and here is the really bad panorama I tried and failed to subtly take of my surroundings for the sake of this blog:


Maybe getting off campus to study sounds like a time-consuming/pointless/didImentiontimeconsuming endeavor. Maybe it is in certain situations, but it’s become a necessity for me during some of the most stressful parts of a typical Hopkins semester. We obviously have myriad study spots on campus, which you can get sufficient glimpses of in the H-I blogs or in various admissions pamphlets. Still, I’ve found that staying exclusively on campus to study can be more conducive to psyching me out than it is to approaching academic rigor with a sense of capability. All of a sudden, school becomes the end-all be-all, and my mind goes like this: There is no life after Hopkins, Hopkins is the final countdown, my hopes and dreams will be unattainable if these tests don’t go well for me, is there even a world outside of this big marble sign?

For the sake of maintaining my sanity in a place where the work load often feels insurmountable and campus sometimes gets a bit all-consuming, taking a free ten-minute shuttle ride to a different type of microcosm is rarely a bad idea. Older people and younger people and in-between people I don’t know sip their coffee and do their respective “thing”, and they’ve probably taken their fair share of stressful weeks as well. I look up from my work to creepily watch them for a moment and gain some perspective. I then continue to do my “thing”, i.e. tackle the day’s academic tasks, ideally whilst nestled at a table by the window overlooking W. North Ave.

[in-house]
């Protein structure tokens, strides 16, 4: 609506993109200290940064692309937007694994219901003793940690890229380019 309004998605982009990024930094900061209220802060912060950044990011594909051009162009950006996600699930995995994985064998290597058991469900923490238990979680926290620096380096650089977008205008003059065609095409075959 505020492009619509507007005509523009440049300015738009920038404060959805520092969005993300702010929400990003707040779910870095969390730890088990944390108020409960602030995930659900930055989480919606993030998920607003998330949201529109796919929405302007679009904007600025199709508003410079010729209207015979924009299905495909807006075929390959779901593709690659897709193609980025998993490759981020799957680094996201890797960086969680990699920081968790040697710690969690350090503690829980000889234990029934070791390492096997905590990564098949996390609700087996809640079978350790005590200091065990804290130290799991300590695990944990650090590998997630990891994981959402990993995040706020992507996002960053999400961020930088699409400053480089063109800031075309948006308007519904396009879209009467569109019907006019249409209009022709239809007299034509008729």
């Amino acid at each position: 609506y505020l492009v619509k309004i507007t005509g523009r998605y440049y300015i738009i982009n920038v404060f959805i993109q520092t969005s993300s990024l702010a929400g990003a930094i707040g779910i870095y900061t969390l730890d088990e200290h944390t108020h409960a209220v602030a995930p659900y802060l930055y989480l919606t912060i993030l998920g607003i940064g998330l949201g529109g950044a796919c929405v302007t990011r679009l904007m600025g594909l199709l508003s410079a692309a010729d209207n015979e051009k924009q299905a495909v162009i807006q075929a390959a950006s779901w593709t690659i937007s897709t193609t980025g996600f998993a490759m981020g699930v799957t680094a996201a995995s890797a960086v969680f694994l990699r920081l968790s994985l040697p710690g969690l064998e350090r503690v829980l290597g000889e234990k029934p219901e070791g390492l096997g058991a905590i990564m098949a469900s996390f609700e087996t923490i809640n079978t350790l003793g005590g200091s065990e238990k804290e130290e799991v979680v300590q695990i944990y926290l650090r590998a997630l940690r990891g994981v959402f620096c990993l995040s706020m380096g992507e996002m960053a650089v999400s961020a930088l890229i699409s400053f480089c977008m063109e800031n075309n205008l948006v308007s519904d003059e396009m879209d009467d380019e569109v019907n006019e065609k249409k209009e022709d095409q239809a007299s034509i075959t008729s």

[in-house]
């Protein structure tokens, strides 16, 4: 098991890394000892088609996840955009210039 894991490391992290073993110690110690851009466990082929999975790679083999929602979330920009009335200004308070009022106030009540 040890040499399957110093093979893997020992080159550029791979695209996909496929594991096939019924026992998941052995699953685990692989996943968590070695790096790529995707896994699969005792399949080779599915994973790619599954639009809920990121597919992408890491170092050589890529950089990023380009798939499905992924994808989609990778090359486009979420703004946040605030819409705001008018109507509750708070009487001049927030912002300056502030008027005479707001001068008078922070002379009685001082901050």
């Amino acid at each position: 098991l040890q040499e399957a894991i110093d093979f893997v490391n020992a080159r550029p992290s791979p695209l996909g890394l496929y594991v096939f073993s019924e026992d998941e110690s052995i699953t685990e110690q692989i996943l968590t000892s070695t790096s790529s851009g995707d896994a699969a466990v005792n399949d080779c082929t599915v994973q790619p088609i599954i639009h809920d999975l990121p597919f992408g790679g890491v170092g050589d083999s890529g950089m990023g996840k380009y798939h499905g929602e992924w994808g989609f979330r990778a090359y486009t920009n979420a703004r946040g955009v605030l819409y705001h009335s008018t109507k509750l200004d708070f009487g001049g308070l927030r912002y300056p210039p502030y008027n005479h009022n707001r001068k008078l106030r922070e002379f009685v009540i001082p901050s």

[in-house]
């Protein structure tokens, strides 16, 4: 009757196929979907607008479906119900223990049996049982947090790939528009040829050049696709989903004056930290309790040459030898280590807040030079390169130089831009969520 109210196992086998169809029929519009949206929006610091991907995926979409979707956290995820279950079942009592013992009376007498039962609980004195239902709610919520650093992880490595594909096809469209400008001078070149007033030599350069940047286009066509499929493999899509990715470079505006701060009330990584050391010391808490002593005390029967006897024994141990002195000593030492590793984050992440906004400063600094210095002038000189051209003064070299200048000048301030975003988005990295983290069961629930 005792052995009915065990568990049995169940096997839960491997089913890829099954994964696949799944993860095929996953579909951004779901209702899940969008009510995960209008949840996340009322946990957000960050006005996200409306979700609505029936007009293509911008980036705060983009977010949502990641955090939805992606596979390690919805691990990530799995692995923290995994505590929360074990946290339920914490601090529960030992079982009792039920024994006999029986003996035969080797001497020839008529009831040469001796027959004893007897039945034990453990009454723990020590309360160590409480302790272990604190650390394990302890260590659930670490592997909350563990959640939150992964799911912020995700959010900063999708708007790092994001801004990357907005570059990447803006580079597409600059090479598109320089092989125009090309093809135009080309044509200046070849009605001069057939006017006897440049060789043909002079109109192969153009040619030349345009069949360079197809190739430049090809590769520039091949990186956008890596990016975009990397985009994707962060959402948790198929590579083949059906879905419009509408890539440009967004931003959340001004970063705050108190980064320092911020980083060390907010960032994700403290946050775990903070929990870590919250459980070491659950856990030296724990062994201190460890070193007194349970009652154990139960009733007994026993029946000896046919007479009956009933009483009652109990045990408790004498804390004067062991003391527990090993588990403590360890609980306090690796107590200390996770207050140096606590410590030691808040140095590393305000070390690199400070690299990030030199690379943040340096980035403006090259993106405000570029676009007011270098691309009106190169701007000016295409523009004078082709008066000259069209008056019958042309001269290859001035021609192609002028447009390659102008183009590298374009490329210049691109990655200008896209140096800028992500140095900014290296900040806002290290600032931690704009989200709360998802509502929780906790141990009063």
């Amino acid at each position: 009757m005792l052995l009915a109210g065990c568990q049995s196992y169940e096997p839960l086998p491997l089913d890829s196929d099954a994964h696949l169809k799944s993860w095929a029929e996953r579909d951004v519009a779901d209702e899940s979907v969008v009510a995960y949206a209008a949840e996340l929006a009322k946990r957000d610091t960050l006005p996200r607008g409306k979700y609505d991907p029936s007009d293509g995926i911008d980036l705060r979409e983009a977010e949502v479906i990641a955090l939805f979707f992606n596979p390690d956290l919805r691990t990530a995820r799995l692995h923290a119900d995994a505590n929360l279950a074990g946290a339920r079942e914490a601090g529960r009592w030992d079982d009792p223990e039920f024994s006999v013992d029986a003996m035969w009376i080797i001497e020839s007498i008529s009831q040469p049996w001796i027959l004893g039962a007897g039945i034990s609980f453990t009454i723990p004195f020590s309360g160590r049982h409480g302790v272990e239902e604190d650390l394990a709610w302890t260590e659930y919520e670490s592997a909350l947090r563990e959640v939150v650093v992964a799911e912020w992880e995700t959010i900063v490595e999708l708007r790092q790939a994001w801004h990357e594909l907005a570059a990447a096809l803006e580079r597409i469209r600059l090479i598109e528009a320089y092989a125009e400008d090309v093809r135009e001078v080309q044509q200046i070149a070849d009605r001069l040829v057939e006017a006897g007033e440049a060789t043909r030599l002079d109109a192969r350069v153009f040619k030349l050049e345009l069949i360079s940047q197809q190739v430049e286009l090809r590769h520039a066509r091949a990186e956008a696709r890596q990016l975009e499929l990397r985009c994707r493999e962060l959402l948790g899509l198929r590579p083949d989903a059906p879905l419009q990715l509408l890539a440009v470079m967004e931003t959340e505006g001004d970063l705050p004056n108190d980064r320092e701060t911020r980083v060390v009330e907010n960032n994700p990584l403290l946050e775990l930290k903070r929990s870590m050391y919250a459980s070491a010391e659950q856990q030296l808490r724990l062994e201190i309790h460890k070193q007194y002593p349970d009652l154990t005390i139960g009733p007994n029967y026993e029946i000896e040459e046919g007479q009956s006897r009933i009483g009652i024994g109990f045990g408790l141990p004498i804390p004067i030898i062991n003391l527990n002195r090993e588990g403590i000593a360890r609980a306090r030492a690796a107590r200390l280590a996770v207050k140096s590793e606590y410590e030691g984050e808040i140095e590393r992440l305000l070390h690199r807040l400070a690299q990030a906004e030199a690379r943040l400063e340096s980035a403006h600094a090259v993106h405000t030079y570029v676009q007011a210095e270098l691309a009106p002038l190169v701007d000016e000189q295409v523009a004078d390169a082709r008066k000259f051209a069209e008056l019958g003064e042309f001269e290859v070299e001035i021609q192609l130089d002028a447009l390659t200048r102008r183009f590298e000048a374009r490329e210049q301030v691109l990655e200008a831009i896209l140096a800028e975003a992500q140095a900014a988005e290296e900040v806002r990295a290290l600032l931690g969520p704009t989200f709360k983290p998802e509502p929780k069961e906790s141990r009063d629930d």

*Transition to several hours and a JHMI ride home and a quick dinner later*

With a good portion of my weekend homework out of the way, I decide to spend the evening from 9pm onwards not thinking about passive transformations and syntax in linguistics or Jacques Ranciere’s dense (but very interesting) prose. I manage to catch a few gallery openings with the artist formerly known as JHU_Joseph and dance to the sounds of the sixties at The Crown, a Baltimore favorite for almost any kind of performance just down North Charles Street. Here is what all of that looks like:

Amanda Horowitz, I <3 My Emergency

Amanda Horowitz, I <3 My Emergency

JHU_Ebo and JHU_Grace, taking a chill pill mid-dance party

JHU_Ebo and JHU_Grace, taking a chill pill mid-dance party

*Approximately 8 hours of sleeping later*

Today is not quite as nice as the day and night before, and that’s okay. I’m in Gilman, and I look something like this:


Today is for confronting the terrifying underbelly of my linguistics homework, starting to write a 15-page short story that will be read by everyone in my fiction class, and tackling some hefty portions of Nicolas Bourriaud’s Relational Aesthetics. It’s for some coffee and a little bit of calming piano music, which will later change to a playlist comprised entirely of my and JHU_Emily’s tried and true pump-up jams, because I still haven’t finished my linguistics homework, and I need Drake to reassure me that I’m fully capable of doing so.

a glimpse

a glimpse

Today is the flow portion of the midterms “ebb and flow.” It requires a good bit of concentration and a reliable set of playlists to fit the 5 stages of focus I go through over the course of my work day. There are many days like this at Hopkins, and not just during midterms season. Still, I manage to make it through the wilderness with some iteration of what I wrote about here. It’s a delicate balance that I’m only just starting to adopt as my own, but that I’m hoping will keep me grounded in the months to come.